Match Day 2020


There are good things and bad things about unique situations. This is undoubtedly not how you imagined this important day in your life. By not being able to gather in person for Match Day, we are unable to connect quite as directly, unable to see the whole picture as if you were immersed in it. For that, we are sorry.

That said, we are living in unprecedented times, and we have to take the right steps to ensure that your future colleagues and patients have the best possible outcome from this pandemic. In such a time, protecting your personal safety becomes a moral imperative, not just for yourselves individually, but for society and the medical profession as a united whole. To this, we are committed.

We are fortunate to have the technology that allows us to do this remotely. Even two years ago, this would not have been possible in the way we are able to today. For that, we are grateful.

To those of you who are finding ways to support your medical community, thank you! The extraordinary way you are coming together, the making of this communal effort, and your ability to adapt will also mark your class and your generation. You are now a unique part of a unique time in history. For this, and for your response, we are proud.

As you see in the world around you, being a physician is one of the most rewarding, challenging, noble professions you could have chosen. Remember today that regardless if you receive the match you want, don’t receive the one you want, or don’t match at all, you have a valuable role to play in our world going forward. Joy or disappointment will pass, but your commitment to helping others and the gifts that you bring to your life will be with you forever.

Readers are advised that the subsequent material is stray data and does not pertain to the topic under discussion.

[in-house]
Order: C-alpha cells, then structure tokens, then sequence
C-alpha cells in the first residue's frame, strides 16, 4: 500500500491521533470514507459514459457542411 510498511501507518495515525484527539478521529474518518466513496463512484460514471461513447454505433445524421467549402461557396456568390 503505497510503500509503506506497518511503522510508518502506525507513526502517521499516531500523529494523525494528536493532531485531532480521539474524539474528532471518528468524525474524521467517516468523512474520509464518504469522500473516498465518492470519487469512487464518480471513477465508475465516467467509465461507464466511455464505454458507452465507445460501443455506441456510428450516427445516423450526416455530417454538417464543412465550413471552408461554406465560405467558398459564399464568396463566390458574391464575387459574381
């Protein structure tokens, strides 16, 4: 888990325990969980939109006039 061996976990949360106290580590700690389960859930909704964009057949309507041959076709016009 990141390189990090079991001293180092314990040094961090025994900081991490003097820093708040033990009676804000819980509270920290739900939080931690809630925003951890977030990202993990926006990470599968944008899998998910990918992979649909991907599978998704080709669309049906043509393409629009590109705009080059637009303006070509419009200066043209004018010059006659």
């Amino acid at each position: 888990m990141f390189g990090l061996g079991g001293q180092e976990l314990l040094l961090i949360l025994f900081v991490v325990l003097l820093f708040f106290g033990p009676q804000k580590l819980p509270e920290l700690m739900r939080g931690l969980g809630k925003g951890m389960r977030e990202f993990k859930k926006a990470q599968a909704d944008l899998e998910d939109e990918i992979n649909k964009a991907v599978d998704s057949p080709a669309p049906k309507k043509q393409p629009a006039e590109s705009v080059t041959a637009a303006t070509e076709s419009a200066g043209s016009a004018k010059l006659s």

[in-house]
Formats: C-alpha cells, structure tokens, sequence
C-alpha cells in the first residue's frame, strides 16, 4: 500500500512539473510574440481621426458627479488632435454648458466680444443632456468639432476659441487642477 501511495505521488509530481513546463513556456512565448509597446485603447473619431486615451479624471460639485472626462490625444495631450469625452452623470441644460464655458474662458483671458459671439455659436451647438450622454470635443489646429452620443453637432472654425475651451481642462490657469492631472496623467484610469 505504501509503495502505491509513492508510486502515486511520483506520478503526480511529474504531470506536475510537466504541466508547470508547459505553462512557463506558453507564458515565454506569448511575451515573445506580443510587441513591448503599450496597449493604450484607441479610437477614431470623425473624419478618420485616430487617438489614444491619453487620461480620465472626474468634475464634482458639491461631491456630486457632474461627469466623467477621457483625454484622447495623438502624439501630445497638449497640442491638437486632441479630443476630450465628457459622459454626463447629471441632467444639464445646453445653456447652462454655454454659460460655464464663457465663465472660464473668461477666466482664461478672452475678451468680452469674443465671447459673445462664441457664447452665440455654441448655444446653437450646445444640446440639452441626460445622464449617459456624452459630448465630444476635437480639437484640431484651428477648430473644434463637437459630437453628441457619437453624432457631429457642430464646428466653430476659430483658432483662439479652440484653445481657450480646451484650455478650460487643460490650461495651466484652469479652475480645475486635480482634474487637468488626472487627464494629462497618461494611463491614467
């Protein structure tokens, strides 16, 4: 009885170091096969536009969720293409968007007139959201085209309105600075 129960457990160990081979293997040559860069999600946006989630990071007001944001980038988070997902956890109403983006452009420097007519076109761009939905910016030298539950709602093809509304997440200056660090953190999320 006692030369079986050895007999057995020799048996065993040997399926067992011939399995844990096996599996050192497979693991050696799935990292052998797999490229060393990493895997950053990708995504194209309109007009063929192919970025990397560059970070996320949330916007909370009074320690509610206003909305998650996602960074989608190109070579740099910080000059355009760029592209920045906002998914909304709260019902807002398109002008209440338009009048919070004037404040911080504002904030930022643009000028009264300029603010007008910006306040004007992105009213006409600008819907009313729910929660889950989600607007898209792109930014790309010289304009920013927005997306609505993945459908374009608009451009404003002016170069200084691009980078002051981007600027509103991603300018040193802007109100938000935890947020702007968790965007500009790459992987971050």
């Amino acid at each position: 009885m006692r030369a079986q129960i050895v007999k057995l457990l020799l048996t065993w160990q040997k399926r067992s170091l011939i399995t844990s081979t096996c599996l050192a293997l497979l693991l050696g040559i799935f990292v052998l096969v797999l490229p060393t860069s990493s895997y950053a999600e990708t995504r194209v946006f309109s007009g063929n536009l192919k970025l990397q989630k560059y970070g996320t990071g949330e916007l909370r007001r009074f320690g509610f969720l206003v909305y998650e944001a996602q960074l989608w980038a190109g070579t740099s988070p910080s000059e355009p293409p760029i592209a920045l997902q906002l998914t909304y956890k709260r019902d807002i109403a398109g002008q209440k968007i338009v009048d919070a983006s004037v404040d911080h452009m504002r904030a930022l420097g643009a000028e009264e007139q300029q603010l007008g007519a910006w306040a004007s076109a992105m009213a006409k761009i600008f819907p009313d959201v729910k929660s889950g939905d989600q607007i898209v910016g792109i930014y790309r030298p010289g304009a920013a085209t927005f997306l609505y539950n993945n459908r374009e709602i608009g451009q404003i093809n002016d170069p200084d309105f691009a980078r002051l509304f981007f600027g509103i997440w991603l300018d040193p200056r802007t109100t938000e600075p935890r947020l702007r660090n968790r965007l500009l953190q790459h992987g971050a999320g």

Remember to support each other through today and the days to come, and reach out via phone, text, or online systems. If there is anything we can do to help, please let us know.

Congratulations on arriving at this point in your education! On behalf of your Medical School, I wish you all the best and be well.

Share this post

Related News

  • Transplant Expert Becomes Transplant Minnesotan

    Andrew Adams, MD, PhD, has joined the Department of Surgery as a professor and as chief of the Division of Transplantation at both M Health Fairview University of Minnesota hospitals. He brings $11.7 million in funding from the National Institutes of Health focused on developing novel therapies to improve outcomes for transplant patients.

  • Study Analyzes if Telemedicine is Efficacious in Treating Opioid Use Disorder

    Federal and state agencies have temporarily allowed unprecedented flexibility for the use of telemedicine, including audio-only visits, for encounters where opioid use disorder (OUD) medications are prescribed. Cuong Pham, MD, an assistant professor in the Department of Medicine, is analyzing telemedicine’s efficacy for patients with OUD during COVID-19.

  • Researchers Study Cortisol Levels, Decision-Making in COVID-19 Healthcare Workers

    Alexander Herman, MD, PhD, in the Department of Psychiatry and Behavioral Sciences, and David Darrow, MD, MPH, in the Department of Neurosurgery, are studying hair samples from frontline healthcare workers during the COVID-19 pandemic to determine how their cortisol levels might correlate with their responses on a multi-armed bandit task.”